• Patients who report having a partner with genital herpes;
  • Patients presenting for an STD evaluation (especially those with multiple sex partners);
  • Persons with HIV infection; and
  • MSM at increased risk for HIV acquisition. 7

Is there a cure or treatment for herpes?

There is no cure for herpes. Antiviral medications can, however, prevent or shorten outbreaks during the period of time the person takes the medication. In addition, daily suppressive therapy (i.e. daily use of antiviral medication) for herpes can reduce the likelihood of transmission to partners.

Several clinical trials have tested vaccines against genital herpes infection, but there is currently no commercially available vaccine that is protective against genital herpes infection. One vaccine trial showed efficacy among women whose partners were HSV-2 infected, but only among women who were not infected with HSV-1. No efficacy was observed among men whose partners were HSV-2 infected. A subsequent trial testing the same vaccine showed some protection from genital HSV-1 infection, but no protection from HSV-2 infection. 18

How can herpes be prevented?

Correct and consistent use of latex condoms can reduce the risk of genital herpes. 19-20 However, outbreaks can occur in areas that are not covered by a condom.

The surest way to avoid transmission of sexually transmitted diseases, including genital herpes, is to abstain from sexual contact, or to be in a long-term mutually monogamous relationship with a partner who has been tested and is known to be uninfected.

Persons with herpes should abstain from sexual activity with partners when sores or other symptoms of herpes are present. It is important to know that even if a person does not have any symptoms, he or she can still infect sex partners. Sex partners of infected persons should be advised that they may become infected and they should use condoms to reduce the risk. Sex partners can seek testing to determine if they are infected with HSV.

Health care providers with STD consultation requests can contact the STD Clinical Consultation Network (STDCCN). This service is provided by the National Network of STD Clinical Prevention Training Centers and operates five days a week. STDCCN is convenient, simple, and free to health care providers and clinicians. More information is available at

Where can I get more information?

Division of STD Prevention (DSTDP)
Centers for Disease Control and Prevention

Personal health inquiries and information about STDs:

CDC-INFO Contact Center
1-800-CDC-INFO (1-800-232-4636)
TTY: (888) 232-6348
Contact CDC-INFO


CDC National Prevention Information Network (NPIN)
P.O. Box 6003
Rockville, MD 20849-6003
1-888-282-7681 Fax
1-800-243-7012 TTY

American Sexual Health Association (ASHA)
P. O. Box 13827
Research Triangle Park, NC 27709-3827


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2. Xu F, Sternberg MR, Kottiri BJ, et al., Trends in Herpes Simplex Virus Type 1 and Type 2 Seroprevalence in the United States. JAMA, 2006. 296(8): 964–973.

3. Tronstein E, Johnston C, Huang M, et al., Genital shedding of Herpes Simplex Virus among symptomatic and asymptomatic persons with HSV-2 infection. JAMA, 2011. 305(14): 1441–1449.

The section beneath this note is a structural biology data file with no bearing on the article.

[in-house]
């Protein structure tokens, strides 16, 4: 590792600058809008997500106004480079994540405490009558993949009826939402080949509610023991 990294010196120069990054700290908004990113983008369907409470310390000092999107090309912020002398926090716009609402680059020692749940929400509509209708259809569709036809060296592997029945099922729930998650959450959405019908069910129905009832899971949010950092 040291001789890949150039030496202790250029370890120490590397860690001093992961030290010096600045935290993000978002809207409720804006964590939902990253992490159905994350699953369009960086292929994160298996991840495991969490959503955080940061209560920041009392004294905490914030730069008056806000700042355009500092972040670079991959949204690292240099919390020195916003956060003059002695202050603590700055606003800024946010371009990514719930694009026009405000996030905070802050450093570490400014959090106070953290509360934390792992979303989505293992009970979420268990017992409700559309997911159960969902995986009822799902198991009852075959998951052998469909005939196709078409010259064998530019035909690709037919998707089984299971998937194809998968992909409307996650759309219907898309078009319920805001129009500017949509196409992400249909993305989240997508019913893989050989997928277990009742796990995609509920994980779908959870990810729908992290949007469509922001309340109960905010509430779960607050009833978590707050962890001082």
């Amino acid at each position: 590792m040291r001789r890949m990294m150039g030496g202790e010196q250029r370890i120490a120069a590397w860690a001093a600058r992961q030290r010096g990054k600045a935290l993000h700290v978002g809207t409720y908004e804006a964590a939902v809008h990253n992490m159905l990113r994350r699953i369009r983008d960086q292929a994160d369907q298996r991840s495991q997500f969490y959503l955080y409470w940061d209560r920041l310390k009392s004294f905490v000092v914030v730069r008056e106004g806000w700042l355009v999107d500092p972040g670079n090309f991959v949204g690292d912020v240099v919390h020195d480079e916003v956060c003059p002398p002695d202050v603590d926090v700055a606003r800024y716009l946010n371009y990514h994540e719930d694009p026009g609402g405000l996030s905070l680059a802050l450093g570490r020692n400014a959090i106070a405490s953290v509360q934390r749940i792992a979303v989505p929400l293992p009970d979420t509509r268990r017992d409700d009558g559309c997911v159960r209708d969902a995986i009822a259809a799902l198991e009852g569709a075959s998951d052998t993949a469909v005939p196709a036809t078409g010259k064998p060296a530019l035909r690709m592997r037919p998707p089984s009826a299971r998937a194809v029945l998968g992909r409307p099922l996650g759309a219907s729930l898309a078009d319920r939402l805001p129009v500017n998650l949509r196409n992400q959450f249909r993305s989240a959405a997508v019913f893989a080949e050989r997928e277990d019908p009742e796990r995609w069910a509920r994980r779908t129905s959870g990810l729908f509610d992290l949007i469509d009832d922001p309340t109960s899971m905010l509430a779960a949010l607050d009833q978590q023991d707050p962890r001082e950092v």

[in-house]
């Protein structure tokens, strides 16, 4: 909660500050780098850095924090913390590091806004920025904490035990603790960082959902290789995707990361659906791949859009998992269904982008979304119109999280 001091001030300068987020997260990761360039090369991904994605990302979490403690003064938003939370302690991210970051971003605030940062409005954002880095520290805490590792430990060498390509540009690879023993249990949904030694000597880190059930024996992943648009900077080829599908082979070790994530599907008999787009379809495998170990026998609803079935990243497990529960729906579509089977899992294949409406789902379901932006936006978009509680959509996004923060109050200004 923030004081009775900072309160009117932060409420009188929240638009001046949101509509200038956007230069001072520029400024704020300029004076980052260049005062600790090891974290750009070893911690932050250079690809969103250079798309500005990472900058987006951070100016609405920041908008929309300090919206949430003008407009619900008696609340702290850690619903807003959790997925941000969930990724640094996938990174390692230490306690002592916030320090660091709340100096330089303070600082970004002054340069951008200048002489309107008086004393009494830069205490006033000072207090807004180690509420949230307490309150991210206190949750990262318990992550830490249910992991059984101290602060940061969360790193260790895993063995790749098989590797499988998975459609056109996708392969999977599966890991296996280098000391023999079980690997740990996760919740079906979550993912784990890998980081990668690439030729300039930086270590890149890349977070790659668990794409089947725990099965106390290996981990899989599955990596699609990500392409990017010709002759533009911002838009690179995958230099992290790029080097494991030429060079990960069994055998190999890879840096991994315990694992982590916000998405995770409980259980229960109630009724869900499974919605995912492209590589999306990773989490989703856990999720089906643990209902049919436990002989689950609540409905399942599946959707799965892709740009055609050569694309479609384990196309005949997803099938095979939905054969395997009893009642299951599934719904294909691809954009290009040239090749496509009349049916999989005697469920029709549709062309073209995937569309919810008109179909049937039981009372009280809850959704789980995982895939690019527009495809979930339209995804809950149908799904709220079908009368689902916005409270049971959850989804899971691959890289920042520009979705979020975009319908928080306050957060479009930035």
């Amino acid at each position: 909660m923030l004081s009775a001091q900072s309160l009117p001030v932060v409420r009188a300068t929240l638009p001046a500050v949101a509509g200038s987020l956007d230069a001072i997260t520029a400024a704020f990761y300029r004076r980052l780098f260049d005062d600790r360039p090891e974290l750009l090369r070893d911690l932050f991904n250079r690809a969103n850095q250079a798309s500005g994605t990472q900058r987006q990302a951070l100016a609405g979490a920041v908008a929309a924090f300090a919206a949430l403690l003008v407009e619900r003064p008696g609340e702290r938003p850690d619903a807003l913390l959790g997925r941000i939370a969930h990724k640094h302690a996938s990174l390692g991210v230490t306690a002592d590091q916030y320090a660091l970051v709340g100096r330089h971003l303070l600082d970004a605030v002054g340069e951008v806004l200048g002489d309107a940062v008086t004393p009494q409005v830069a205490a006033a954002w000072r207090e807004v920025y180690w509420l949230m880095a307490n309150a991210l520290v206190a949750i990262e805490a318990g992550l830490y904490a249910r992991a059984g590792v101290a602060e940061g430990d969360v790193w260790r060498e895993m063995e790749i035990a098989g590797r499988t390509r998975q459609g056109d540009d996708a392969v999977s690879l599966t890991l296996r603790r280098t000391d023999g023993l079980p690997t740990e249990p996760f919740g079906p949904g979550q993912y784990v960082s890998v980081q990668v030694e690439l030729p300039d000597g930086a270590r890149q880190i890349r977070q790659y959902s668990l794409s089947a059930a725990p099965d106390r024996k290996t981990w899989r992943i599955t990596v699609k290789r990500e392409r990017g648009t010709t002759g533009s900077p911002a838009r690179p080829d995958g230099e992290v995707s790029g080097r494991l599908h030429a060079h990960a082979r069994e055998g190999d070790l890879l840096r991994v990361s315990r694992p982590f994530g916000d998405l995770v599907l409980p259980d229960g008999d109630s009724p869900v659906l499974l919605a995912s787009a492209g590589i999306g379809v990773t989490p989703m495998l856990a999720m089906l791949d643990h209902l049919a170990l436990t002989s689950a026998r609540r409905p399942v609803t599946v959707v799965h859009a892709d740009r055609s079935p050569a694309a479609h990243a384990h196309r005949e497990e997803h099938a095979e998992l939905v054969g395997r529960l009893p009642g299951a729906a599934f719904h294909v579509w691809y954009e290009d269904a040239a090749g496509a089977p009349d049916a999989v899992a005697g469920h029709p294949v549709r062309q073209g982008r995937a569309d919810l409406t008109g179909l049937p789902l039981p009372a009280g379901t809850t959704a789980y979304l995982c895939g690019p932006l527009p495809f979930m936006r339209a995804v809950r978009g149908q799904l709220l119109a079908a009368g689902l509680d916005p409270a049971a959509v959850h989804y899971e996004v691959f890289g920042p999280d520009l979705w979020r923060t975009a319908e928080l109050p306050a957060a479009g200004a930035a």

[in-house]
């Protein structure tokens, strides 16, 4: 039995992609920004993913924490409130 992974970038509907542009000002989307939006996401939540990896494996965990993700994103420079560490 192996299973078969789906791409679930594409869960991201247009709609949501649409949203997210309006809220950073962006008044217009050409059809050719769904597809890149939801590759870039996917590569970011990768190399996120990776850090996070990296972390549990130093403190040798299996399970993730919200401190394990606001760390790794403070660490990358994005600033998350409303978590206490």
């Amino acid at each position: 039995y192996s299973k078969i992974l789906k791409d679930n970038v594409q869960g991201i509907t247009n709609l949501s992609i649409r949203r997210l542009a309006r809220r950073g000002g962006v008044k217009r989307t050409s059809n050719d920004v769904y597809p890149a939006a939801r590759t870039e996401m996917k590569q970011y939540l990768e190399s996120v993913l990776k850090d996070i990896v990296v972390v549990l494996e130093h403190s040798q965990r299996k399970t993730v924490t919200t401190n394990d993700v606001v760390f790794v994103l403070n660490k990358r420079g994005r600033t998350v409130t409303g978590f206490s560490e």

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11. Corey L, Wald A, Celum CL, et al., The effects of herpes simplex virus-2 on HIV-1 acquisition and transmission: a review of two overlapping epidemics. JAIDS, 2004.35(5): 435–45.

12. Brown ZA, Selke S, Zeh J, et al., The acquisition of herpes simplex virus during pregnancy. N Engl J Med, 1997. 337(8): 509–515.

13. Hollier LM, Wendel GD,Third trimester antiviral prophylaxis for preventing maternal genital herpes simplex virus (HSV) recurrences and neonatal infection. Cochrane Database Syst Rev, 2008. Jan 23(1): CD004946.

14. American College of Obstetricians and Gynecologists (ACOG). ACOG Practice Bulletin. Clinical management guidelines for obstetrician-gynecologists. No. 82 June 2007. Management of herpes in pregnancy. Obstetrics and Gynecology, 2007. 109(6): 1489–1498.

15. Wald A, Huang ML, Carrell D, et al., Polymerase chain reaction for detection of herpes simplex virus (HSV) DNA on mucosal surfaces: comparison with HSV isolation in cell culture. J Infect Dis, 2003. 188(9):1345–1351.

16. Mark HD, Nanda JP, Roberts J, et al., Performance of focus ELISA tests for HSV-1 and HSV-2 antibodies among university students with no history of genital herpes. Sex Transm Dis, 2007. 34(9): 681–685.

17. Van Wagoner NJ, Hook E, Herpes diagnostic tests and their use. Curr Infect Dis Rep, 2012. 14(2): 175–184.

18. Belshe RB, Leone PA, Bernstein DI, et al., Efficacy Results of a Trial of a Herpes Simplex Vaccine. N Engl J Med, 2012. 366(1): 34–43.

19. Martin ET, Krantz A, Gottlieb SL, et al., A Pooled Analysis of the Effect of Condoms in Preventing HSV-2 Acquisition. Arch Intern Med, 2009. 169(13): 1233–1240.

20. Wald A, Langenberg AG, Link K, et al., Effect of condoms on reducing the transmission of herpes simplex virus type 2 from men to women. JAMA, 2001. 285(24): 3100–3106.

21. Centers for Disease Control and Prevention. Seroprevalence of Herpes Simplex Virus Type 2 Among Persons Aged 14–49 Years —United States, 2005–2008. MMWR. Morbidity and Mortality Weekly Report, 2010. 59(15): 456–459.

22. CDC. Sexually Transmitted Disease Surveillance, 2013. Atlanta, GA: Department of Health and Human Services; December 2014.